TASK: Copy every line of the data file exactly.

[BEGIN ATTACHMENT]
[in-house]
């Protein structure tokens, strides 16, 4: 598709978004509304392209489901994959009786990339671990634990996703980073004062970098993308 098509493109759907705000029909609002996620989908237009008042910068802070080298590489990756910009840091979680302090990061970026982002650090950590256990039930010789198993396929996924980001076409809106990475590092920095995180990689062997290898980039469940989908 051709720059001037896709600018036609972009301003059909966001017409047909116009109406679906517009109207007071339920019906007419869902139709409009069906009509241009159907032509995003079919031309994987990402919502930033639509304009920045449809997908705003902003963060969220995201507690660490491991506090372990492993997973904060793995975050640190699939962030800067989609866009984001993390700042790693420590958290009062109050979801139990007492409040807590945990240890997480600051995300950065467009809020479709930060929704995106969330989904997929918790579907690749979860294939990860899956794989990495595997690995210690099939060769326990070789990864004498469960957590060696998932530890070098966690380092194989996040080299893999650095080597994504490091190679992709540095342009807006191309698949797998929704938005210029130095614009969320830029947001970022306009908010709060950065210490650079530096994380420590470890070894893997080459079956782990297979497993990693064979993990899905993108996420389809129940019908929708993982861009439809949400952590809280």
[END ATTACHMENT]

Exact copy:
[in-house]
């Protein structure tokens, strides 16, 4: 598709978004509304392209489901994959009786990339671990634990996703980073004062970098993308 098509493109759907705000029909609002996620989908237009008042910068802070080298590489990756910009840091979680302090990061970026982002650090950590256990039930010789198993396929996924980001076409809106990475590092920095995180990689062997290898980039469940989908 051709720059001037896709600018036609972009301003059909966001017409047909116009109406679906517009109207007071339920019906007419869902139709409009069906009509241009159907032509995003079919031309994987990402919502930033639509304009920045449809997908705003902003963060969220995201507690660490491991506090372990492993997973904060793995975050640190699939962030800067989609866009984001993390700042790693420590958290009062109050979801139990007492409040807590945990240890997480600051995300950065467009809020479709930060929704995106969330989904997929918790579907690749979860294939990860899956794989990495595997690995210690099939060769326990070789990864004498469960957590060696998932530890070098966690380092194989996040080299893999650095080597994504490091190679992709540095342009807006191309698949797998929704938005210029130095614009969320830029947001970022306009908010709060950065210490650079530096994380420590470890070894893997080459079956782990297979497993990693064979993990899905993108996420389809129940019908929708993982861009439809949400952590809280």